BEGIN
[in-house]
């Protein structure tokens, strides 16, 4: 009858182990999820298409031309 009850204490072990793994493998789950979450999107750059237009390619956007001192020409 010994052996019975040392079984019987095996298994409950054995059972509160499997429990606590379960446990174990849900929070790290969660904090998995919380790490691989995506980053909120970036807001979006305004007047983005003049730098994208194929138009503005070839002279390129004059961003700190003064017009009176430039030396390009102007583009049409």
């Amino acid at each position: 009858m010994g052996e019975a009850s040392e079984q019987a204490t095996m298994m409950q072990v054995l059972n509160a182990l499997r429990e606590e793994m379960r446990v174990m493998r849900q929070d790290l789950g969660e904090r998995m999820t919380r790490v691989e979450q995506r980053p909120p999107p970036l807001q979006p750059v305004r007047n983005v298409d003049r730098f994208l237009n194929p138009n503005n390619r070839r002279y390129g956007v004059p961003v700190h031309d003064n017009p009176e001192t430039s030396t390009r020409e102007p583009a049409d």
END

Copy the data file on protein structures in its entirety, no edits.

[in-house]
């Protein structure tokens, strides 16, 4: 009858182990999820298409031309 009850204490072990793994493998789950979450999107750059237009390619956007001192020409 010994052996019975040392079984019987095996298994409950054995059972509160499997429990606590379960446990174990849900929070790290969660904090998995919380790490691989995506980053909120970036807001979006305004007047983005003049730098994208194929138009503005070839002279390129004059961003700190003064017009009176430039030396390009102007583009049409």
């Amino acid at each position: 009858m010994g052996e019975a009850s040392e079984q019987a204490t095996m298994m409950q072990v054995l059972n509160a182990l499997r429990e606590e793994m379960r446990v174990m493998r849900q929070d790290l789950g969660e904090r998995m999820t919380r790490v691989e979450q995506r980053p909120p999107p970036l807001q979006p750059v305004r007047n983005v298409d003049r730098f994208l237009n194929p138009n503005n390619r070839r002279y390129g956007v004059p961003v700190h031309d003064n017009p009176e001192t430039s030396t390009r020409e102007p583009a049409d």